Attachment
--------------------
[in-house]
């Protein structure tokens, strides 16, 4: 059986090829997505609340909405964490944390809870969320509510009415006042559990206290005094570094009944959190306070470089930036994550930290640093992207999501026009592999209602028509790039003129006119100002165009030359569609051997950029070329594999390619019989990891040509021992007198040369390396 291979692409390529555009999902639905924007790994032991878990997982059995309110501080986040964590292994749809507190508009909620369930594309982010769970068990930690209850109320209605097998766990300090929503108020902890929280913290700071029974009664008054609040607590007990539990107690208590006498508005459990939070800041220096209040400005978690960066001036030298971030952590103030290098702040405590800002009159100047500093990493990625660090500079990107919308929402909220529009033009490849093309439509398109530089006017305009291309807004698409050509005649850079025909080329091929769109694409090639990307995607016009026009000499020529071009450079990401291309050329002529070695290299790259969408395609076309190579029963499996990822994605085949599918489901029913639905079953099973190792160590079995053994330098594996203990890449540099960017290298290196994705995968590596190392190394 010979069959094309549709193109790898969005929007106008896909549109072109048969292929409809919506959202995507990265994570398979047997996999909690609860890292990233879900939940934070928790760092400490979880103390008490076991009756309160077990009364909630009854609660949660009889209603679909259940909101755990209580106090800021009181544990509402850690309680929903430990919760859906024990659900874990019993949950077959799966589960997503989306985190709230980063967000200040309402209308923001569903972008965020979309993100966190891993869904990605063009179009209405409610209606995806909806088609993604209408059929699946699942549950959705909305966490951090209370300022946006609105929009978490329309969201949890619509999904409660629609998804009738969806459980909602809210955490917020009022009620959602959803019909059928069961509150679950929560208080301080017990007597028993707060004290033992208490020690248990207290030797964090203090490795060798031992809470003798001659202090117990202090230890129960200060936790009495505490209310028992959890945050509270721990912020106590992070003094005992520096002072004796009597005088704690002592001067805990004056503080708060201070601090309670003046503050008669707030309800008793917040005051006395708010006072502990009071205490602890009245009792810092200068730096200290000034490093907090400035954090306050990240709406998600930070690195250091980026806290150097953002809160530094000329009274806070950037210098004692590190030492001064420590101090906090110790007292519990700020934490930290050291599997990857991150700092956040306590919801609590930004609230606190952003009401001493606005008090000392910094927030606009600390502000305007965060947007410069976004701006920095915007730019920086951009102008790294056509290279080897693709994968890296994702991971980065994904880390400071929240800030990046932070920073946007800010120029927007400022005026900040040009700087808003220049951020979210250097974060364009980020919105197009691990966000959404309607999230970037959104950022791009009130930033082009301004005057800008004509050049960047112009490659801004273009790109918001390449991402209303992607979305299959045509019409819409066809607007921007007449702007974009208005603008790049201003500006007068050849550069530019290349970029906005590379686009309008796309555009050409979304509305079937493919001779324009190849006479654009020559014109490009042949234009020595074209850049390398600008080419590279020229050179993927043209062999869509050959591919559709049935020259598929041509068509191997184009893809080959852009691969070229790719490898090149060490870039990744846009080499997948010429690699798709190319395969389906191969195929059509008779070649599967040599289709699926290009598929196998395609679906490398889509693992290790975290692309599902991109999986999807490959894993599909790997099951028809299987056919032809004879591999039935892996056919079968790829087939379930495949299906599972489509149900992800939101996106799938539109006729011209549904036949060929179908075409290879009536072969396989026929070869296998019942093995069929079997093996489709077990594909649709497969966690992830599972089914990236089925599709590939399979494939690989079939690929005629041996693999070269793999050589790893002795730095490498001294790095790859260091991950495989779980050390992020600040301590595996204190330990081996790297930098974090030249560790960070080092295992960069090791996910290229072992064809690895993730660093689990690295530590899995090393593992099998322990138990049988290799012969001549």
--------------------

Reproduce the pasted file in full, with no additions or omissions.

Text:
[in-house]
């Protein structure tokens, strides 16, 4: 059986090829997505609340909405964490944390809870969320509510009415006042559990206290005094570094009944959190306070470089930036994550930290640093992207999501026009592999209602028509790039003129006119100002165009030359569609051997950029070329594999390619019989990891040509021992007198040369390396 291979692409390529555009999902639905924007790994032991878990997982059995309110501080986040964590292994749809507190508009909620369930594309982010769970068990930690209850109320209605097998766990300090929503108020902890929280913290700071029974009664008054609040607590007990539990107690208590006498508005459990939070800041220096209040400005978690960066001036030298971030952590103030290098702040405590800002009159100047500093990493990625660090500079990107919308929402909220529009033009490849093309439509398109530089006017305009291309807004698409050509005649850079025909080329091929769109694409090639990307995607016009026009000499020529071009450079990401291309050329002529070695290299790259969408395609076309190579029963499996990822994605085949599918489901029913639905079953099973190792160590079995053994330098594996203990890449540099960017290298290196994705995968590596190392190394 010979069959094309549709193109790898969005929007106008896909549109072109048969292929409809919506959202995507990265994570398979047997996999909690609860890292990233879900939940934070928790760092400490979880103390008490076991009756309160077990009364909630009854609660949660009889209603679909259940909101755990209580106090800021009181544990509402850690309680929903430990919760859906024990659900874990019993949950077959799966589960997503989306985190709230980063967000200040309402209308923001569903972008965020979309993100966190891993869904990605063009179009209405409610209606995806909806088609993604209408059929699946699942549950959705909305966490951090209370300022946006609105929009978490329309969201949890619509999904409660629609998804009738969806459980909602809210955490917020009022009620959602959803019909059928069961509150679950929560208080301080017990007597028993707060004290033992208490020690248990207290030797964090203090490795060798031992809470003798001659202090117990202090230890129960200060936790009495505490209310028992959890945050509270721990912020106590992070003094005992520096002072004796009597005088704690002592001067805990004056503080708060201070601090309670003046503050008669707030309800008793917040005051006395708010006072502990009071205490602890009245009792810092200068730096200290000034490093907090400035954090306050990240709406998600930070690195250091980026806290150097953002809160530094000329009274806070950037210098004692590190030492001064420590101090906090110790007292519990700020934490930290050291599997990857991150700092956040306590919801609590930004609230606190952003009401001493606005008090000392910094927030606009600390502000305007965060947007410069976004701006920095915007730019920086951009102008790294056509290279080897693709994968890296994702991971980065994904880390400071929240800030990046932070920073946007800010120029927007400022005026900040040009700087808003220049951020979210250097974060364009980020919105197009691990966000959404309607999230970037959104950022791009009130930033082009301004005057800008004509050049960047112009490659801004273009790109918001390449991402209303992607979305299959045509019409819409066809607007921007007449702007974009208005603008790049201003500006007068050849550069530019290349970029906005590379686009309008796309555009050409979304509305079937493919001779324009190849006479654009020559014109490009042949234009020595074209850049390398600008080419590279020229050179993927043209062999869509050959591919559709049935020259598929041509068509191997184009893809080959852009691969070229790719490898090149060490870039990744846009080499997948010429690699798709190319395969389906191969195929059509008779070649599967040599289709699926290009598929196998395609679906490398889509693992290790975290692309599902991109999986999807490959894993599909790997099951028809299987056919032809004879591999039935892996056919079968790829087939379930495949299906599972489509149900992800939101996106799938539109006729011209549904036949060929179908075409290879009536072969396989026929070869296998019942093995069929079997093996489709077990594909649709497969966690992830599972089914990236089925599709590939399979494939690989079939690929005629041996693999070269793999050589790893002795730095490498001294790095790859260091991950495989779980050390992020600040301590595996204190330990081996790297930098974090030249560790960070080092295992960069090791996910290229072992064809690895993730660093689990690295530590899995090393593992099998322990138990049988290799012969001549």